UK officials say they have identified another 34 cases of unusual liver inflammation or hepatitis in young children, bringing the total to 197.
Eleven of the children have needed a liver transplant.
Scientists are still not certain what is causing it, but investigations suggest a common virus called adenovirus could be connected.
Some other countries in Europe have reported similar cases. At least one death has occurred.
The likelihood of children developing hepatitis is still extremely low, says the UK Health Security Agency (UKHSA). Most children who catch adenovirus – a bug that causes sickness, diarrhoea and colds – will not become very unwell.
Most of the children affected are five years old or younger, and have had symptoms of gastroenteritis illness – diarrhoea and nausea – followed by jaundice or yellowing of the skin and eyes (a sign that the liver is struggling).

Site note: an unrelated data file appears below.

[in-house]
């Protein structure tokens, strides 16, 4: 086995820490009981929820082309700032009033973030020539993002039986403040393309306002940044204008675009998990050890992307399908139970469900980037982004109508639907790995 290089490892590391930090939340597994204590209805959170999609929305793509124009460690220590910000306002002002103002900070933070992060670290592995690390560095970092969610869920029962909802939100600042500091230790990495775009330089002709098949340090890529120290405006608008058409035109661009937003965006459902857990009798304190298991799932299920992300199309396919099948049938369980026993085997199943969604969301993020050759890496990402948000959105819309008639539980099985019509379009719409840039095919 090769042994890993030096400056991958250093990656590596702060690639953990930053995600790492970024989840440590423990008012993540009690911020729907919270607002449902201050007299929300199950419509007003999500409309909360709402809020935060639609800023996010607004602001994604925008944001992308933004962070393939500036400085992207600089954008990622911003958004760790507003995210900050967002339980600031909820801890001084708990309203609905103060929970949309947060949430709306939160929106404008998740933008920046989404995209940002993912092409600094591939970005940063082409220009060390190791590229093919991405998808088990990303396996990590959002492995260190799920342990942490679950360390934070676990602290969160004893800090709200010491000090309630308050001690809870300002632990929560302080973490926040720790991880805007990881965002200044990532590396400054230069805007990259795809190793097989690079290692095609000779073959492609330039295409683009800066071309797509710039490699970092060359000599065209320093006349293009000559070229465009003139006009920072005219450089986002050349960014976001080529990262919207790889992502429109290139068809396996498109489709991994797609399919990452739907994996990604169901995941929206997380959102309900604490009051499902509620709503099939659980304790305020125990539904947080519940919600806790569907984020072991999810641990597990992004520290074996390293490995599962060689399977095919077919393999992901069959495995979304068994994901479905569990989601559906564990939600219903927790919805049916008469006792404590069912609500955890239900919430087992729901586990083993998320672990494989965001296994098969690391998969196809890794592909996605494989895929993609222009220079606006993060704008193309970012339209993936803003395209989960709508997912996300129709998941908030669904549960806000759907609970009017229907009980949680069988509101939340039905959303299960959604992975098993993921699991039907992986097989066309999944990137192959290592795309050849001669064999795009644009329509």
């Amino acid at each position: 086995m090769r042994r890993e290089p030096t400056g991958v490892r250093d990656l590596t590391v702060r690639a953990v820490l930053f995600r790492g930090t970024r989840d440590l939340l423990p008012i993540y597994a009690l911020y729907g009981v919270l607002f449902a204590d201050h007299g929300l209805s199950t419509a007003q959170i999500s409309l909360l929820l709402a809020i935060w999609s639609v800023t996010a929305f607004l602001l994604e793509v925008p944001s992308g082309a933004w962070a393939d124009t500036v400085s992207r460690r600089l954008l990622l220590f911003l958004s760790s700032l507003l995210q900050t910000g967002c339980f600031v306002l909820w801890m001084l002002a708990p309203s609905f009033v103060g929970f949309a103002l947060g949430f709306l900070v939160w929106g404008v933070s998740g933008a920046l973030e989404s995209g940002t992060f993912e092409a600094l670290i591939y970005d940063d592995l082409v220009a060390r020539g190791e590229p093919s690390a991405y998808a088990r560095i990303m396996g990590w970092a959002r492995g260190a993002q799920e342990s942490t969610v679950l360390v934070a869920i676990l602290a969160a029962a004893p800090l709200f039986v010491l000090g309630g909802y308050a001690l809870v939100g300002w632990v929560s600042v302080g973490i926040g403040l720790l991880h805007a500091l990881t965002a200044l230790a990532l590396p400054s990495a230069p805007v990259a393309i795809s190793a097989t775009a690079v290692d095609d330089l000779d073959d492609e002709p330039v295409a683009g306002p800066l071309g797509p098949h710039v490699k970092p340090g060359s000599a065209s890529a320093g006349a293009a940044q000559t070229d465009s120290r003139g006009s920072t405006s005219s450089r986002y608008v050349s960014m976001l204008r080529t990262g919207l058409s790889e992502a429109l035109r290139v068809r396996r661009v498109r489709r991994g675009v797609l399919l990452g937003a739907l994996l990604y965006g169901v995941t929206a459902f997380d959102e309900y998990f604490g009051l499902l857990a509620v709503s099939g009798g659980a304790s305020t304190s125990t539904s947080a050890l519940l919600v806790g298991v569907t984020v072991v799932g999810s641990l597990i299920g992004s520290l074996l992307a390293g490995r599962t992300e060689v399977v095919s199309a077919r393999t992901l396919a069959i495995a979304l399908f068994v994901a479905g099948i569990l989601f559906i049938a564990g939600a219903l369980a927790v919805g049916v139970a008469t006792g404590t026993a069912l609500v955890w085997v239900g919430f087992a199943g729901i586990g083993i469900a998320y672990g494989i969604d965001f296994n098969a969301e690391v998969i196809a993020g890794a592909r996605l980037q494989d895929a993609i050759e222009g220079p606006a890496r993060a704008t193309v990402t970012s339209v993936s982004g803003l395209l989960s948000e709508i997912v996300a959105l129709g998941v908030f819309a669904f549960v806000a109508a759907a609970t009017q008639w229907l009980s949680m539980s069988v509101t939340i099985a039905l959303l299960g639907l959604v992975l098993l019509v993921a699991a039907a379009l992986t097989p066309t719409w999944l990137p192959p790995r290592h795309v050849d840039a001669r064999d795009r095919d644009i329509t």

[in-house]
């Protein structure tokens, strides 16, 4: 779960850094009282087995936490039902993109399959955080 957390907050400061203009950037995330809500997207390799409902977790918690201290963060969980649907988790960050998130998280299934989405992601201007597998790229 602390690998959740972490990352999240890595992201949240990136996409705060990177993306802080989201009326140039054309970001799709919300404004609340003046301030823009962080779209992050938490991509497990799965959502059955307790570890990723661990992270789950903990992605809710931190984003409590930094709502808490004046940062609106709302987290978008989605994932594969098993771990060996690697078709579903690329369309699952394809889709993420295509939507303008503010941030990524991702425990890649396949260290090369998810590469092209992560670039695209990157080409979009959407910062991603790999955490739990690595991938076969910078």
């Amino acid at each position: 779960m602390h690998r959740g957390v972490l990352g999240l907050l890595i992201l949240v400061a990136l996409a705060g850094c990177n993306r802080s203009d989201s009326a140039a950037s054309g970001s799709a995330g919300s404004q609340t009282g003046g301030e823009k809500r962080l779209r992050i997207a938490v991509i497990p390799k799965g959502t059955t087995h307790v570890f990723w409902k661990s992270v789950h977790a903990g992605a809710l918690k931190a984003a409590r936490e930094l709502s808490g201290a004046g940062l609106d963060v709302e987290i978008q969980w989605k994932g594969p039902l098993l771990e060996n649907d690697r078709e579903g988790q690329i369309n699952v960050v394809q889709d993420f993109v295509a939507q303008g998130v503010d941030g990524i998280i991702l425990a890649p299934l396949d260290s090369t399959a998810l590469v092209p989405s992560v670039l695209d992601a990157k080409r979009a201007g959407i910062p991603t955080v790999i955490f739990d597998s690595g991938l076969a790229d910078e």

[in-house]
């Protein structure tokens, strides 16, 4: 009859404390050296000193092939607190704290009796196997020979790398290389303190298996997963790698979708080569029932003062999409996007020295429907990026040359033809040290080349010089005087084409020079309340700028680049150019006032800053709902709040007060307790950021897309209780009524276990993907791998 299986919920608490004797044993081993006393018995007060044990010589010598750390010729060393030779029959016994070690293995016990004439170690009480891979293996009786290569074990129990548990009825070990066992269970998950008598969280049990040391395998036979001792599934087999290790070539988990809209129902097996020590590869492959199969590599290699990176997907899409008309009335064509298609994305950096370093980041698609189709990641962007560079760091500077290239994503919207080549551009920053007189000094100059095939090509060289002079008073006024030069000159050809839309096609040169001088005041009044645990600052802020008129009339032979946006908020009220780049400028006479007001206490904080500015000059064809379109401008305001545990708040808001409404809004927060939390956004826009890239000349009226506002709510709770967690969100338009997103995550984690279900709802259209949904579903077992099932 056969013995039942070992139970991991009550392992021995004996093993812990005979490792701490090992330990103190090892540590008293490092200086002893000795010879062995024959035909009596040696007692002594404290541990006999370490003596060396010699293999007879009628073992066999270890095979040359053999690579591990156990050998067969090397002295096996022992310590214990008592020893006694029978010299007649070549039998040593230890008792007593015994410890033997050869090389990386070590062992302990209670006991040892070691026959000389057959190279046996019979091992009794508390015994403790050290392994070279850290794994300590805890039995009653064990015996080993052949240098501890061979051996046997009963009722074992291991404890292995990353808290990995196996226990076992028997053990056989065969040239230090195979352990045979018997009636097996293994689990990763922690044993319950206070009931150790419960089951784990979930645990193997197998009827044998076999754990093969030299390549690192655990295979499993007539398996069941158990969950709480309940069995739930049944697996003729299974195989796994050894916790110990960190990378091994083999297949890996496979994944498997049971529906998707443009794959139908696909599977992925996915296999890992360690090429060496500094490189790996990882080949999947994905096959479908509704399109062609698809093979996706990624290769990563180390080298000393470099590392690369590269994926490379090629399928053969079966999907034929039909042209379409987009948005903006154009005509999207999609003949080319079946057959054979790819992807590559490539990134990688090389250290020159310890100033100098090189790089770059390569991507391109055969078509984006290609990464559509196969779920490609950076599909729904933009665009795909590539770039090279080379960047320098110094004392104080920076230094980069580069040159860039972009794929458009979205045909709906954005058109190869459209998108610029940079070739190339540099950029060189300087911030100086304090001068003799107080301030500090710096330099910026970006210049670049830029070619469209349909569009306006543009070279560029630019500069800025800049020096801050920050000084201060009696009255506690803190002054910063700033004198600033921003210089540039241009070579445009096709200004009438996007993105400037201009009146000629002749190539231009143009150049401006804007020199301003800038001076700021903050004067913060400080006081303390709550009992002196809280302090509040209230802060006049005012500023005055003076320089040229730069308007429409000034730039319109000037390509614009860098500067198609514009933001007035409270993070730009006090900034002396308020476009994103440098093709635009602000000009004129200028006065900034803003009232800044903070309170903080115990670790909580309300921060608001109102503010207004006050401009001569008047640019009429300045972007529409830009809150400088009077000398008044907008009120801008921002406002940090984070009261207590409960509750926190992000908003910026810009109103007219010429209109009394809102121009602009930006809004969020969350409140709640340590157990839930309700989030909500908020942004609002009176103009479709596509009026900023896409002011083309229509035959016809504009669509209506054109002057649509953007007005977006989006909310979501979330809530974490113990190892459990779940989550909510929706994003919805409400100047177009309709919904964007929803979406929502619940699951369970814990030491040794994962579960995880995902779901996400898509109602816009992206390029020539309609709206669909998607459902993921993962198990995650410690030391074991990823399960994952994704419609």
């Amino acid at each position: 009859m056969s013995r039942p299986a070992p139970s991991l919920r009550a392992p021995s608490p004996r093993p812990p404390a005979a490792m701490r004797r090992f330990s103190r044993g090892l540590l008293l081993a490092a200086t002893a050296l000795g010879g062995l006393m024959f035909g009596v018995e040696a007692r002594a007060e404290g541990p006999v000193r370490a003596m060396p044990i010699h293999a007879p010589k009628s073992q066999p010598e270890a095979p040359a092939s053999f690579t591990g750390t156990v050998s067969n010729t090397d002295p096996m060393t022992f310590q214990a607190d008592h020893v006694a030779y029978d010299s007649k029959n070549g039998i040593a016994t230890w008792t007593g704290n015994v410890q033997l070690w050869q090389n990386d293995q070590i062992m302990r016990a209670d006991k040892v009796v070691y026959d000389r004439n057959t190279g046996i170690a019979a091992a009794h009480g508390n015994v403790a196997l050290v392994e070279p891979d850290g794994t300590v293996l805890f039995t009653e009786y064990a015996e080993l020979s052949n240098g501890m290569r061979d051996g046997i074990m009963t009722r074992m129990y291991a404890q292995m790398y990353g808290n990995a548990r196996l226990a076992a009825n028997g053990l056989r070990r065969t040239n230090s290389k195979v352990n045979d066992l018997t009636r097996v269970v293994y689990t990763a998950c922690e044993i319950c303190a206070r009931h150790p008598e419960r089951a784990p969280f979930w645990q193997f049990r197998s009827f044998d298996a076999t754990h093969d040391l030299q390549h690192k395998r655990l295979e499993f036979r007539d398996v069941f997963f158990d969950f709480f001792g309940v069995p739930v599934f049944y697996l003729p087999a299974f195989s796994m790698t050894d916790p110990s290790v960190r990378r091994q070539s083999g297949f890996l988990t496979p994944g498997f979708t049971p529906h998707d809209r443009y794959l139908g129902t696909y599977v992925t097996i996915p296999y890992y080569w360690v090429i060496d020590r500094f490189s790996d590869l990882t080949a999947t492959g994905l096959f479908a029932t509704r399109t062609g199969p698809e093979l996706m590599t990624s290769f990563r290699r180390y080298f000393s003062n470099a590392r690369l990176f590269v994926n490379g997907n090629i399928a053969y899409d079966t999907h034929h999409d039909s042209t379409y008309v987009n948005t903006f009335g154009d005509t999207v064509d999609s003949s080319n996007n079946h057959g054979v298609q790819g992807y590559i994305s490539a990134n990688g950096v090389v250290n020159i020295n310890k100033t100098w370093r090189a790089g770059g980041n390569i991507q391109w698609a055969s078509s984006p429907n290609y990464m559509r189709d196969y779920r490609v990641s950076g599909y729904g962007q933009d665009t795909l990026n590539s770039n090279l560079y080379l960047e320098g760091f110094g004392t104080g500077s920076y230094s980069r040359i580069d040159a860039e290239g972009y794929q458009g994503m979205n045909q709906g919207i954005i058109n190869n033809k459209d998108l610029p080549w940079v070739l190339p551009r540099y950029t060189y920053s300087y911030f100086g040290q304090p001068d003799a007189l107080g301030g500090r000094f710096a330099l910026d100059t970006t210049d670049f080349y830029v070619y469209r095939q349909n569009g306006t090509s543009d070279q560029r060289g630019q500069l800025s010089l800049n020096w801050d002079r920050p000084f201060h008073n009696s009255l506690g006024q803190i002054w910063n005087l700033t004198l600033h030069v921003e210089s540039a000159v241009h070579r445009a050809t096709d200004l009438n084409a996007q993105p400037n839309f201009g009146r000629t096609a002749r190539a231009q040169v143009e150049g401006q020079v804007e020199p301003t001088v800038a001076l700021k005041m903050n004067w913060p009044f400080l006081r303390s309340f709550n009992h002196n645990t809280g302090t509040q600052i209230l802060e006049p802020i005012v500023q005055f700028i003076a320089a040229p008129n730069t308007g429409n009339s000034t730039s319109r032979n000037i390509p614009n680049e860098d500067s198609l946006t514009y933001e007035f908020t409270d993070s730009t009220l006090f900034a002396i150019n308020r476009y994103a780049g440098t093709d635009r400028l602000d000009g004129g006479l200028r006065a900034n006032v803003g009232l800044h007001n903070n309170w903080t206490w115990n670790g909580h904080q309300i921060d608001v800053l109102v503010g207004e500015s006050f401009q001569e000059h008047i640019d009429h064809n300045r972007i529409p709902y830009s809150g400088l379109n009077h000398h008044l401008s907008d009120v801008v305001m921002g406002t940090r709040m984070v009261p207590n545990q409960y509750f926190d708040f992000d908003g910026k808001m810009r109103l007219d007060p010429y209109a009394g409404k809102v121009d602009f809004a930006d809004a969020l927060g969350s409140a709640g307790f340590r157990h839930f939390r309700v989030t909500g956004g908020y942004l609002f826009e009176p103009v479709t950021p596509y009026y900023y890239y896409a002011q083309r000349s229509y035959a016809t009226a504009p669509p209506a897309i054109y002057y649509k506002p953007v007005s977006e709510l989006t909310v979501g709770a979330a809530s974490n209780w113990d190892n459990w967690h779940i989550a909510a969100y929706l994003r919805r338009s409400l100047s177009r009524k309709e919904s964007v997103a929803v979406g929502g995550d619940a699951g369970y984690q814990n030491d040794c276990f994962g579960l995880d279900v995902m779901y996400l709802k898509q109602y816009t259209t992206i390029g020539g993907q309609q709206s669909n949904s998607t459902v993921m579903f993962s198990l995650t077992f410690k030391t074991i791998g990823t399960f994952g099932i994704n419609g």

Other symptoms of hepatitis in children include:
Adenovirus infections have been rising after virtually disappearing during the first year of the pandemic when nations went into lockdown and people stopped socialising and mixing.
Experts say the recent spate in hepatitis cases might suggest a new strain of adenovirus is circulating, or young children with no previous exposure to adenovirus may be getting sicker when they finally do catch it.
Dr Renu Bindra, senior medical adviser at UKHSA, said: “We continue to remind everyone to be alert to the signs of hepatitis – particularly jaundice, look for a yellow tinge in the whites of the eyes – and contact your doctor if you are concerned.
“Our investigations continue to suggest that there is an association with adenovirus infection, but investigations continue to unpick the exact reason for the rise in cases.”
Children with symptoms such as vomiting and diarrhoea should stay at home until 48 hours after symptoms have stopped.
And making sure children wash their hands thoroughly can help to reduce the spread of lots of common infections.
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